Ericpol, maybe you should read the book of Galatians? I have read this book by Harris (although I struggle to call it a book, as it is extremely short and really is of little substance). I recall that the author had very little focus on, or comprehension of New Testament teaching and the fact that the vast majority of Christians believe that only in Christ is the fullness of God revealed. Most Christians believe that the Mosaic Law is subordinate in importance to the teaching of Christ in the Sermon on the Mount. Harris loves to take certain Mosaic law quotations out of historical context. He seems not to have any comprehension of the reality of ancient human history, and the fact that at the time the Mosaic Law was given it was truly revolutionary in terms of various issues relating to social justice - for example the concept that "the punishment should fit the crime" - as in an eye for an eye, property protection and rights, the requirement for due evidence in legal proceedings, fair treatment of immigrants etc etc. And imagine what a wonderful place the world would be like if the year of Jubilee was actually observed! What if one of the main points of the Genesis Creation Account was to teach us that all humans are made in the image of God and therefore all life is worthy of reverent respect? And on and on. It should be no surprise that in the very different ancient historical setting of Hebrew times there will be things that are (extremely) hard for us to understand. In fact the irony is that, like it or not, Harris' own worldview is shaped by the superior Christian Ethic that comes through the teachings of Christ and so it is not surprising that certain Old Testament quotes appear harsh to him. He does not understand that the revelation of God through scripture was progressive up until the time of Christ. And, he gives no room for the possibility that some of the terrible things that have occurred in human history (and through the church) could be due to the fact that Christians have erred in their interpretation of Scripture. Juddo (talk) 12:11, 15 May 2010 (UTC)

"Christians have erred in their interpretation of Scripture." Scripture was written by people who had a wholesale ignorance about the world around them. the least educated amongst us knows volumes more about the world, health, medicine, and the solar system than all the bible writers put together. There is not a Christian in the world who can prove that their interpretation is more accurate than their neighbor's. Thus it begs the question, why try? There is no moral lesson or practical advice given in the bible that any reasonable person could not think up all by themselves. Blaming Christians for not interpreting scripture is a cop out and an attempt to cloak the reality that the bible is incoherent gibberish. And as the second commenter suggested, no where in the OT does it say "in the year 2010 you should stop stoning wives who lied about their virginity to death and instead just give them a stern scolding". Nope, the believer in the bible is still obliged by God to kill their own wife if she lied about her virginity. —Preceding unsigned comment added by 99.38.208.30 (talk) 21:06, 21 September 2010 (UTC)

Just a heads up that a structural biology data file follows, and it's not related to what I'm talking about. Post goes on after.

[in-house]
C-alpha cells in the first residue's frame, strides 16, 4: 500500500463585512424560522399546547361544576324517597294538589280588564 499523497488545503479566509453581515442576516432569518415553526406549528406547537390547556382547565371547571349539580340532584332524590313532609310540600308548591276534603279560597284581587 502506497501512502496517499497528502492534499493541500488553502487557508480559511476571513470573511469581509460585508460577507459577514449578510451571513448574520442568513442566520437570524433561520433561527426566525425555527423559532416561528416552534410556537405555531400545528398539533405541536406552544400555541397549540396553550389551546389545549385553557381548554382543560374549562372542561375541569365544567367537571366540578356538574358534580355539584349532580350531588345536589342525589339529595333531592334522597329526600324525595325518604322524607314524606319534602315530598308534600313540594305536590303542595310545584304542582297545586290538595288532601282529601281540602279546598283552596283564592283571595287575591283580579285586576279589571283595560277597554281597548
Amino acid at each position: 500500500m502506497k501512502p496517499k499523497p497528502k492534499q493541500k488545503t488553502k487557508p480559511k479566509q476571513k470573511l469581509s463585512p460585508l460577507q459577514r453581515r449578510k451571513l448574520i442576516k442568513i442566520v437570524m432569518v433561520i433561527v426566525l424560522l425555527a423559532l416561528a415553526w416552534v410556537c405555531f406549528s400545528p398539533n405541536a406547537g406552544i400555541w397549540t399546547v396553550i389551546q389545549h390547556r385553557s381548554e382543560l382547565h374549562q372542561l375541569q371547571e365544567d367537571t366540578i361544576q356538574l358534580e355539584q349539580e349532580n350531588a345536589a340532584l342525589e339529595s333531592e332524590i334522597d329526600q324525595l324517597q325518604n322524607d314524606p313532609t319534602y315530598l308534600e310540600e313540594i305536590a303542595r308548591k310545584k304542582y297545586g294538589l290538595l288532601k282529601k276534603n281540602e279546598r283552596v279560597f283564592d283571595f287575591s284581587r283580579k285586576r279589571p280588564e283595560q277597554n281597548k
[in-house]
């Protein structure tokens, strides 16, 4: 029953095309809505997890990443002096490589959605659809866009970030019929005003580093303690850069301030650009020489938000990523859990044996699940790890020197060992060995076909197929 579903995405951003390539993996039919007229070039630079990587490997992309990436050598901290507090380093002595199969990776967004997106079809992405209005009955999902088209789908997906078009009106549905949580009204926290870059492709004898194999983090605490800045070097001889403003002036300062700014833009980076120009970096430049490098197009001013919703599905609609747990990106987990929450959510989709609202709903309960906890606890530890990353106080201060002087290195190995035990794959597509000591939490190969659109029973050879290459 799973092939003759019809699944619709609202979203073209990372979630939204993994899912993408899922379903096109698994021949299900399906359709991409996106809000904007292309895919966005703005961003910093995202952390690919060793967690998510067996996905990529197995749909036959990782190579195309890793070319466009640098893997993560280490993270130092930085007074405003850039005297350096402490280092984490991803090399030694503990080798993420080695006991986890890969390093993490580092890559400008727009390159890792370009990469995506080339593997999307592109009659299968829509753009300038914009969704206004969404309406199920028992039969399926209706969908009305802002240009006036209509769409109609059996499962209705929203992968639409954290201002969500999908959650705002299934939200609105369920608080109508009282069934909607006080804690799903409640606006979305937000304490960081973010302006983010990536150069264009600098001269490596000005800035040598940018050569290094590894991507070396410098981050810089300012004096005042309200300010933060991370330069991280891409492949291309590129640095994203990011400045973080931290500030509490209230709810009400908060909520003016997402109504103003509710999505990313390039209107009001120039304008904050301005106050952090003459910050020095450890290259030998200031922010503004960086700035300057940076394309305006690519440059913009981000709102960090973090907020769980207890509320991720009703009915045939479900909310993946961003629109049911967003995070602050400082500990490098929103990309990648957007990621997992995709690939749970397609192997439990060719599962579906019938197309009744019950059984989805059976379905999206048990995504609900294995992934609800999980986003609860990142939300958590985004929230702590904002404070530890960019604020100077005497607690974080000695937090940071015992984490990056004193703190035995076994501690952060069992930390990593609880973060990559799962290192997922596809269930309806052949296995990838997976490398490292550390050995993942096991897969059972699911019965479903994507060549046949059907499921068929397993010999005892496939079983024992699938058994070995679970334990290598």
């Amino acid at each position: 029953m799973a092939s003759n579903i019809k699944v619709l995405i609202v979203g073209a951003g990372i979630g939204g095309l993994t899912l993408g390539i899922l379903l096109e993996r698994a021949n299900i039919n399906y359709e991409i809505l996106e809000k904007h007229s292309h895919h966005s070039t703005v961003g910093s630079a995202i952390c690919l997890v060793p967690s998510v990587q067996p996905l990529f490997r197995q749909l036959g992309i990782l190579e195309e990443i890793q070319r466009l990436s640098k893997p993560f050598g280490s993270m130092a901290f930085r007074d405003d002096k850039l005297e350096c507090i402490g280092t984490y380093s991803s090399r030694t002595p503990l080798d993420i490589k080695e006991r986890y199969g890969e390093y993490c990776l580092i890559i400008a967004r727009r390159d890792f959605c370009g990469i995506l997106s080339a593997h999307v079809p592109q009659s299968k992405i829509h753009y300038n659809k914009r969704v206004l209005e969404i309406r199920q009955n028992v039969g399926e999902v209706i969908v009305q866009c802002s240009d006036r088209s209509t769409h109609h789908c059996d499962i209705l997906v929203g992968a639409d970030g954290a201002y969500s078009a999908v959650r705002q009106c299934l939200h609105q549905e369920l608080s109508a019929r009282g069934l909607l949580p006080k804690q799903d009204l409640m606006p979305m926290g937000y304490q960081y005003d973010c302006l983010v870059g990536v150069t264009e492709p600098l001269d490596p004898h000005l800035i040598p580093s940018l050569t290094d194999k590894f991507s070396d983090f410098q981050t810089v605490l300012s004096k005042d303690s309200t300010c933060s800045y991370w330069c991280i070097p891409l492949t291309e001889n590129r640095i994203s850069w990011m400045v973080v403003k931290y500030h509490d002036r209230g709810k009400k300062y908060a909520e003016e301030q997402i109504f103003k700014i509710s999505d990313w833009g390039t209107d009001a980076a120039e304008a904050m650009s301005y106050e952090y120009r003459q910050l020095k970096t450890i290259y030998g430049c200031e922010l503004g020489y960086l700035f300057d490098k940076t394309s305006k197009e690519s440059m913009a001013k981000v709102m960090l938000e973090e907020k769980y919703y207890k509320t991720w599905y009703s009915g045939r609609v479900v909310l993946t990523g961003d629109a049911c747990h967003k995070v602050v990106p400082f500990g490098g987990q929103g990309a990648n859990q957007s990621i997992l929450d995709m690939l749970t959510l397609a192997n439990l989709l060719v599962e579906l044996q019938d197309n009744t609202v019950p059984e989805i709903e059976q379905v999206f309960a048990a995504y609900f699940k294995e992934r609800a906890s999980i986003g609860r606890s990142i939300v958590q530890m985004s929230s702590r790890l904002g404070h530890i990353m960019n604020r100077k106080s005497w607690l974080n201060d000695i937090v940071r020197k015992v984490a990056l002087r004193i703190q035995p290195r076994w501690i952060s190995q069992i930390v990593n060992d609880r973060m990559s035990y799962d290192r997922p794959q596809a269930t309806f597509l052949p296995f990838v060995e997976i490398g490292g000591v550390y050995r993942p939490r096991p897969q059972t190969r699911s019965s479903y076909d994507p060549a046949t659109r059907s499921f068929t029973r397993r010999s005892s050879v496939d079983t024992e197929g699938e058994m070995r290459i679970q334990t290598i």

The contributor above seems to be suffering from a good case of Harris like bitterness and resentment... certainly technology and understanding of geography etc has moved on but has the base of human nature changed? With the likes of the Internet and Wikipedia, anyone who can drive a mouse, can now participate in finding evidence for that which they choose to believe, but the fact remains... "The fool has said in his heart... "there is no God" (Juddo (talk) 09:38, 10 October 2010 (UTC))

Fair use rationale for Image:Letter to a Christian Nation.jpg[edit]

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Image:Letter to a Christian Nation.jpg is being used on this article. I notice the image page specifies that the image is being used under fair use but there is no explanation or rationale as to why its use in this Wikipedia article constitutes fair use. In addition to the boilerplate fair use template, you must also write out on the image description page a specific explanation or rationale for why using this image in each article is consistent with fair use.

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BetacommandBot (talk) 07:03, 1 January 2008 (UTC)

Yes check.svg Done--Svetovid (talk) 11:12, 1 January 2008 (UTC)

Killing in the name of...[edit]

-The full quote that Madeleine Bunting refers to is:

The power that belief has over our emotional lives appears to be total. For every emotion that you are capable of feeling, there is surely a belief that could invoke it in a matter of moments. Consider the following proposition:

Your daughter is being slowly tortured in an English jail.